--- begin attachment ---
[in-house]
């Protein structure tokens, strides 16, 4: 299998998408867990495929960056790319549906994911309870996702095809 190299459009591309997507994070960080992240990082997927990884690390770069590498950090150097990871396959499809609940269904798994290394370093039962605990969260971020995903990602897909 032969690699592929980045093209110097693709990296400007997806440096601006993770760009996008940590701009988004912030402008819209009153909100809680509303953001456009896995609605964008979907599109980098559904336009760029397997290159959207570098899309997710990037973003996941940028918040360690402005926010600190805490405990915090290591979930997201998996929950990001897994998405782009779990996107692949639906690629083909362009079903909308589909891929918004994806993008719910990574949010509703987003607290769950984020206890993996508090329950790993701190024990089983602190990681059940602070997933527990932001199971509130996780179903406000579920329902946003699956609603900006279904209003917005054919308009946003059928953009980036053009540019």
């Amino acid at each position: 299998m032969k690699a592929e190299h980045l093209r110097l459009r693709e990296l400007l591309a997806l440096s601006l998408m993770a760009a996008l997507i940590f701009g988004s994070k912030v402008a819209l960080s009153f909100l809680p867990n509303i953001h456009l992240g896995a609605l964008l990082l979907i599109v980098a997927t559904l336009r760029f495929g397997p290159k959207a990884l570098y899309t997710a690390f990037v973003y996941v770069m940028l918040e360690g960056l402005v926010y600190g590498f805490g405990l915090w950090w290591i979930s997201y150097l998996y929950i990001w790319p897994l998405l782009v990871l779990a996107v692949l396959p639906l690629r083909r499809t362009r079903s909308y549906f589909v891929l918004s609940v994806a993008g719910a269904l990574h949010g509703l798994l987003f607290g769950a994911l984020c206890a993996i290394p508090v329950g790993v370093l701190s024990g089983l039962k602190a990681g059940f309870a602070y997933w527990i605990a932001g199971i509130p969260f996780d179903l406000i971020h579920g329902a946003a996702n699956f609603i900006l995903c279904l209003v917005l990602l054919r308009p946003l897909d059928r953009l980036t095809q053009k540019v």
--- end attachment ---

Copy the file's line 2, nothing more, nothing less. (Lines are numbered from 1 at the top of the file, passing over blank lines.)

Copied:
């Protein structure tokens, strides 16, 4: 299998998408867990495929960056790319549906994911309870996702095809 190299459009591309997507994070960080992240990082997927990884690390770069590498950090150097990871396959499809609940269904798994290394370093039962605990969260971020995903990602897909 032969690699592929980045093209110097693709990296400007997806440096601006993770760009996008940590701009988004912030402008819209009153909100809680509303953001456009896995609605964008979907599109980098559904336009760029397997290159959207570098899309997710990037973003996941940028918040360690402005926010600190805490405990915090290591979930997201998996929950990001897994998405782009779990996107692949639906690629083909362009079903909308589909891929918004994806993008719910990574949010509703987003607290769950984020206890993996508090329950790993701190024990089983602190990681059940602070997933527990932001199971509130996780179903406000579920329902946003699956609603900006279904209003917005054919308009946003059928953009980036053009540019």